New Delhi, India – The ruckus over the off shoulder outfit of a British lady member of Parliament brings the fight home in more than one way. And it is not necessarily confined to appropriate dressing in the US Congress or elsewhere. One could take US media as the obvious fitting arena for this discussion.
As an avid 24×7 US news watcher, it is curious to see the contrasting attires of men and women featuring on media news shows. The men mainly wear ties, suits and cardigans or just formal looking shirts/t-shirts, while women all have to appear in skimpy, deep neckline, skin hugging clothes more fitting a dinner party or formal.
Fox News possibly led this reprehensible viewer uptake device by being the first to employ it. Not surprisingly this virus has enveloped all other channels. By presenting eye-catching women dressed and made up in their best, with well-groomed hair the style of which could change according to the flavor of the month or the latest movie hit, Fox hit the gold or the sweet spot in channel selling and viewer rating.
Talking of shift in fashions, when ‘Frozen’ film was released, suddenly a single lengthy braid flung across one shoulder became the norm. It was later replaced by chest or waist length hair, parted in two softly curled parts and resting down each side of the chest. That style presumably is now somewhat stale and likely to yield to something different. Meanwhile, men have no such call for unanimity of hair style, make-up, body structure or dress code.
The disturbing factor overwhelmingly is the camera angles used to shoot the panel discussion. Guest discussants sit across the anchor or around a table but distant shots are frequently and conveniently used to zoom in on women’s legs, thighs and higher, occasionally hinting of what lies beyond! men’s legs don’t seem to matter though they get some of the titillating intrusion when cameras focus on their zippered areas. Decidedly that exposure and focus is much less common than of the female.
The sitting style itself is gendered, which is not owed as much to media as to the fact that it is ingrained in our societal behavioral system. From my childhood I have wondered why men sit freely with legs wide apart while women have to curl up their legs under them in an uncomfortable sitting posture. But even if media has not designed or initiated it, by merely continuing to abide by that open and shut leg syndrome speaks poorly for a modernized supposedly progressive and gender conscious current age of media.
The question arises why? And the answer is simple, if to some appearing simplistic. News sells because beauty sells. But to be more realistic, news grips when predominantly male viewers’ interest is piqued. I am not suggesting male news viewers are tuned in only because of titillation, or that women viewers don’t find news more interesting when the presenter is easy on the eye. What I am pointing out and protesting is the conscious decision by media houses to use candy catchers in one case and not the other. As one familiar (albeit in an earlier age) with TV recordings, the studios can often be freezing in temperature and in that context to view off or drop shouldered attire clad women juxtaposed with three or two piece attired men is disturbing to say the least, and at most, revolting.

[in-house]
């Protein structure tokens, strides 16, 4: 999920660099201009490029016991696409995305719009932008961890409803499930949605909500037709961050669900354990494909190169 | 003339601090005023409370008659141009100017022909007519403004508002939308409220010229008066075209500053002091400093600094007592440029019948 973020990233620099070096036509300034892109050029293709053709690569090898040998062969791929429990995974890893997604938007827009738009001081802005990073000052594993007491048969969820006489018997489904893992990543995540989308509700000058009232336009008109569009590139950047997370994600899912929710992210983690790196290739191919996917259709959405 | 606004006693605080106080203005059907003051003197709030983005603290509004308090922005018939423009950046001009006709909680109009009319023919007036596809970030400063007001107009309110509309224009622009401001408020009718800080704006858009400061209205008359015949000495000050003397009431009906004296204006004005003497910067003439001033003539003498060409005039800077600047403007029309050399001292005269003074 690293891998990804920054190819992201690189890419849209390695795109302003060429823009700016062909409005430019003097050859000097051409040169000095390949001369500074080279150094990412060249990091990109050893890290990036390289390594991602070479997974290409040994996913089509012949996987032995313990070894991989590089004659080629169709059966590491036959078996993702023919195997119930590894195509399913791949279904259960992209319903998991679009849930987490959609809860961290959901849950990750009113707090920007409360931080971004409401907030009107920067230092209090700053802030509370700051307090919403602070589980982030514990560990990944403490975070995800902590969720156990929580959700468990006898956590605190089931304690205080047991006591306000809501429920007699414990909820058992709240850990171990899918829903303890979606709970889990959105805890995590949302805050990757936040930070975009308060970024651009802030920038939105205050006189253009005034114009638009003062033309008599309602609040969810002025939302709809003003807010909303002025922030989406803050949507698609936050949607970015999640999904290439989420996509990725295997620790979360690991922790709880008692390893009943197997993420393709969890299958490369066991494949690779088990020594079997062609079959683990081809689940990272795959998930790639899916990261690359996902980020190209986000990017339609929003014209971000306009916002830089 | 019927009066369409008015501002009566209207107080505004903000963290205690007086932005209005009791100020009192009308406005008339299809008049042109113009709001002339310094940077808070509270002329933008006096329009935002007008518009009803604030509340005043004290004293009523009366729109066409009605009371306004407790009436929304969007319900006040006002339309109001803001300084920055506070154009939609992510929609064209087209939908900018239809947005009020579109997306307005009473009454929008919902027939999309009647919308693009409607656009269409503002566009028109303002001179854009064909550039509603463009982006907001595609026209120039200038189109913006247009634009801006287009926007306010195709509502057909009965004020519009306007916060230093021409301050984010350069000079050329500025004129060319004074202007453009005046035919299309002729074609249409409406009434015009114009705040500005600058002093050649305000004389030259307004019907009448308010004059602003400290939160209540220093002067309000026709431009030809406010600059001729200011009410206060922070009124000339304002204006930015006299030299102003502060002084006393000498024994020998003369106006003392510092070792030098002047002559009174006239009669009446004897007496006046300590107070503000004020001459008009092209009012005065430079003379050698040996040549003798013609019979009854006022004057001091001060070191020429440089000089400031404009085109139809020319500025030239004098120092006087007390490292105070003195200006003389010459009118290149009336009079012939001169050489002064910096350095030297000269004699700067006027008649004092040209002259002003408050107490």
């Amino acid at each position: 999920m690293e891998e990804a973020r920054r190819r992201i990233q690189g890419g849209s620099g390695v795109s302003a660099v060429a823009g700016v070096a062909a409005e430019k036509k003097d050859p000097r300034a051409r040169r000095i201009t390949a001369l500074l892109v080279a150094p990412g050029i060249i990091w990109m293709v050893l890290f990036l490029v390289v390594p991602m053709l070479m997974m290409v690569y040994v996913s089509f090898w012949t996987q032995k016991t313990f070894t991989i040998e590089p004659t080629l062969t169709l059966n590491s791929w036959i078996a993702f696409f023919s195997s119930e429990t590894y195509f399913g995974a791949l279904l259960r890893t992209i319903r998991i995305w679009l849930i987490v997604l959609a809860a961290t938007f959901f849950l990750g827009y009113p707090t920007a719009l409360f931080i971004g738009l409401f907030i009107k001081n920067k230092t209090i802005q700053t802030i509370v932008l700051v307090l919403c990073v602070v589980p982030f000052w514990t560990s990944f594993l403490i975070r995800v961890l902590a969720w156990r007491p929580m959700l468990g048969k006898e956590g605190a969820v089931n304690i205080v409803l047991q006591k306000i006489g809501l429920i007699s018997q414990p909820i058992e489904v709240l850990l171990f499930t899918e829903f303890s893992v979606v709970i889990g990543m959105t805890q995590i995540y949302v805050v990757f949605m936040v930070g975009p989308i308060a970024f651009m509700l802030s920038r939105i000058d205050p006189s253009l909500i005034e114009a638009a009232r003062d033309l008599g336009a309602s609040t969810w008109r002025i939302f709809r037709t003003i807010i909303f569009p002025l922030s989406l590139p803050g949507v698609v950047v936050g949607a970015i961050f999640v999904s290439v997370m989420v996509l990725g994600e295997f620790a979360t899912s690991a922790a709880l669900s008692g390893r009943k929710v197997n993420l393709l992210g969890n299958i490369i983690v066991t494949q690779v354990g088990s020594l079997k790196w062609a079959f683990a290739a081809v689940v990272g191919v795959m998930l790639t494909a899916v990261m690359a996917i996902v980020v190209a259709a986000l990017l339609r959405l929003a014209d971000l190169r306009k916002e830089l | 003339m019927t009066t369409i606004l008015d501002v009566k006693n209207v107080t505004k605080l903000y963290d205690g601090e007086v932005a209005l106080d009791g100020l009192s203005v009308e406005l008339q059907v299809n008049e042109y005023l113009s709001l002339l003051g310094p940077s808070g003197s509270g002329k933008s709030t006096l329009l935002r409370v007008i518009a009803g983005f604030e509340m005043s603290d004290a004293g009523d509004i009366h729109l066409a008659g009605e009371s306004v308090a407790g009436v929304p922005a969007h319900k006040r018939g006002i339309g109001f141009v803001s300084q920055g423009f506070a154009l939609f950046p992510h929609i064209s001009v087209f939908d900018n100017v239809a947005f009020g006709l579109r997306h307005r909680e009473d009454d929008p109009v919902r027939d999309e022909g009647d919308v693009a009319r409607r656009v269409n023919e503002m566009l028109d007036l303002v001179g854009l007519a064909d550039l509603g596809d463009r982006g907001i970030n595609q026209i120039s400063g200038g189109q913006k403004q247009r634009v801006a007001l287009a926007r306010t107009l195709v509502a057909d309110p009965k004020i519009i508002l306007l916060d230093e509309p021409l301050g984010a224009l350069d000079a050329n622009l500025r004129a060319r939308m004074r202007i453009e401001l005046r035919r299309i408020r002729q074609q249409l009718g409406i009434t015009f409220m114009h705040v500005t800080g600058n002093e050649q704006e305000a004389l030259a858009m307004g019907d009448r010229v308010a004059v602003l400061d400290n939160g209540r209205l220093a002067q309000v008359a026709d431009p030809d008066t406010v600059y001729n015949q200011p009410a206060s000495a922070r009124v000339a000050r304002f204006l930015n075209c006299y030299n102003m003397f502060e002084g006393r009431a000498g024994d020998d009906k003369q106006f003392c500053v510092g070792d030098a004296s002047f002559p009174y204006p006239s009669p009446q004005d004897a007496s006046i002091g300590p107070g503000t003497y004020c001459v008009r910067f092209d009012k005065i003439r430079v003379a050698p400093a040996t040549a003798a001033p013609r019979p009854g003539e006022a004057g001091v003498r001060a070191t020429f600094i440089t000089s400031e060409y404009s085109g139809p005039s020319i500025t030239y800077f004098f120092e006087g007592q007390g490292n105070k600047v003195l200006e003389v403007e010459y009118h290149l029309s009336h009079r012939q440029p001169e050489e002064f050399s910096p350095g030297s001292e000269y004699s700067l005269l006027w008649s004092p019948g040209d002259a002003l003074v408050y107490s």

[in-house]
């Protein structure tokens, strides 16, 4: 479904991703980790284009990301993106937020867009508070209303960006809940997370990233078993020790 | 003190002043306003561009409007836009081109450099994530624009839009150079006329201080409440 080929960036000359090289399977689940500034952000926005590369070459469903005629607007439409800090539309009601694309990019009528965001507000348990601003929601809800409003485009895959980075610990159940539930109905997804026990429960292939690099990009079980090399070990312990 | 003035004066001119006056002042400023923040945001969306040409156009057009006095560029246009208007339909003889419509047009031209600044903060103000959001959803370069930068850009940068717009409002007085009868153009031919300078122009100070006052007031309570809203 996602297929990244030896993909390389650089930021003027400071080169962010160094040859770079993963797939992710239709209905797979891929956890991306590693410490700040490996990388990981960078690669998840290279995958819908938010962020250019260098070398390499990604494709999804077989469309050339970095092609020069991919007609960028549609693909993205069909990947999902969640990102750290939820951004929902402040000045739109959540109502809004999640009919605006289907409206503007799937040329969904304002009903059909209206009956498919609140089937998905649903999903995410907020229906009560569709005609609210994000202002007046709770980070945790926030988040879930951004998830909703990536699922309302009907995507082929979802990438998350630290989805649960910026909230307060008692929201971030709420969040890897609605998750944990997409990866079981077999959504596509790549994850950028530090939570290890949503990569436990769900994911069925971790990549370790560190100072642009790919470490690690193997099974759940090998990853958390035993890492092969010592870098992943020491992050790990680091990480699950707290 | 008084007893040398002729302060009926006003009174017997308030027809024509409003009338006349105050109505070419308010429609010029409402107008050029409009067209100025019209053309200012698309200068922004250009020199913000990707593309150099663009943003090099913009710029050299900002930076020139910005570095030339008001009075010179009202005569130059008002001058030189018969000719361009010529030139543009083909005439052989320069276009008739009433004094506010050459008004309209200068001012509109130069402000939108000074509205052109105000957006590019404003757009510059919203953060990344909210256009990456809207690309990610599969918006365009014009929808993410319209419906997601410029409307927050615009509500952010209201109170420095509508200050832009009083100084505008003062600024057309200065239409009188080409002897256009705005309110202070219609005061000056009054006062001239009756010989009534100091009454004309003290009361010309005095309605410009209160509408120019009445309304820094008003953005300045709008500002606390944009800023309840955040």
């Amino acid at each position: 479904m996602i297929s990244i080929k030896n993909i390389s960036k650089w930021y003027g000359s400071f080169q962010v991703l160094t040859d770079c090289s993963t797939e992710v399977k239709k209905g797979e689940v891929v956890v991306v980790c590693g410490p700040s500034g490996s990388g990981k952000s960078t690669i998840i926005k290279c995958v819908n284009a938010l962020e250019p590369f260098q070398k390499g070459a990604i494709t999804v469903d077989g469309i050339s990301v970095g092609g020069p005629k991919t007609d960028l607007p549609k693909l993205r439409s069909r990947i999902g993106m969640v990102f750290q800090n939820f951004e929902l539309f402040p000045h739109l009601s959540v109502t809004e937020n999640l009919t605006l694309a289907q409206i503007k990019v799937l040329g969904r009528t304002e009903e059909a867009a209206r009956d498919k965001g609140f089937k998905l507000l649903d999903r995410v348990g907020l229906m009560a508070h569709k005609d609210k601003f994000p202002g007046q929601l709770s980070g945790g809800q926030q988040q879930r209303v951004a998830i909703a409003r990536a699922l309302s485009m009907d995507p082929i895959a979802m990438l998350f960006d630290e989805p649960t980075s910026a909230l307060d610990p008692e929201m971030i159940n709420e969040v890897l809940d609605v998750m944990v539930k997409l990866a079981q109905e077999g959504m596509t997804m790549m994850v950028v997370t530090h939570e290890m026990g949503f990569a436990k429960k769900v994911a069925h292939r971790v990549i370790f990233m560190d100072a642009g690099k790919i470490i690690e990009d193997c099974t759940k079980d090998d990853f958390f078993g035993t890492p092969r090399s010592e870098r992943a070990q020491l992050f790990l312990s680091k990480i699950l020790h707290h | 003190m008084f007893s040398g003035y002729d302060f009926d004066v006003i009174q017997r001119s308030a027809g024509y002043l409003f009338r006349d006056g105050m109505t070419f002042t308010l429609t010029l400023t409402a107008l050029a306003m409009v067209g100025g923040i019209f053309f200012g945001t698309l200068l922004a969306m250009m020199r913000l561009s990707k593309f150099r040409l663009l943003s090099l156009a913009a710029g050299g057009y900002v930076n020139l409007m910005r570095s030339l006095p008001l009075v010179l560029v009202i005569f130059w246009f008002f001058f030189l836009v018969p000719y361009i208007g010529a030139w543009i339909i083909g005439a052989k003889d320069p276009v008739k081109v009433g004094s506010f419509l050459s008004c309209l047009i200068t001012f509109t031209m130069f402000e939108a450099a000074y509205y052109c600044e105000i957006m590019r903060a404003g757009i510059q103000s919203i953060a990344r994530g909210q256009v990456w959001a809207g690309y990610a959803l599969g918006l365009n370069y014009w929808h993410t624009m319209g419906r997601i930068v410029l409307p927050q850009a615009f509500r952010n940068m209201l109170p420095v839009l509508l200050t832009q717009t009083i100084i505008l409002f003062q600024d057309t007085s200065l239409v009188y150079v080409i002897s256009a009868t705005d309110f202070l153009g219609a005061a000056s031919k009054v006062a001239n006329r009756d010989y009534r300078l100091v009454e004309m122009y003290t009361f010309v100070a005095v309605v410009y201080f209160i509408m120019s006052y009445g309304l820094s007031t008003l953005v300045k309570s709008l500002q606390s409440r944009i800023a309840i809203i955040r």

Excessive mascara stiffened and artificially lengthened eyelashes, lipstick doused enhanced protruding mouths, tight fitting dresses with somewhat plunging necklines don’t add to credibility of discussants or point to their intellectual ability. If anything, they detract from it. To focus the roving lens using long shots to reveal thighs and legs, or zoomed-in tight shots exposing the breast dip and dividing line are often distracting and arguably even disgusting.
This is not because women are not free to choose what they expose but that there is a hidden force compelling them or at least some of them to fall in line. And also, as the British parliamentarian’s exposed shoulder and partial breast debate on social media suggests, viewer consensus generally in any situation would be to dress appropriately.
That another UK Parliament member is pictured caught napping and offered on social media as the greater offense or the shoulder exposure as the lesser of two evils is an unending debate to which there can and should be no one conclusion. What one should not hesitate to decry, however, are double standards used to present one face for a woman and another for a man.
Some intrinsic judgment call is necessary to rest channel success and popularity on gender equal gender sensitive presenter norms, rather than superficial physicality. Beyond a point, we should all be able to perceive women as broadcasters and not as eye candy.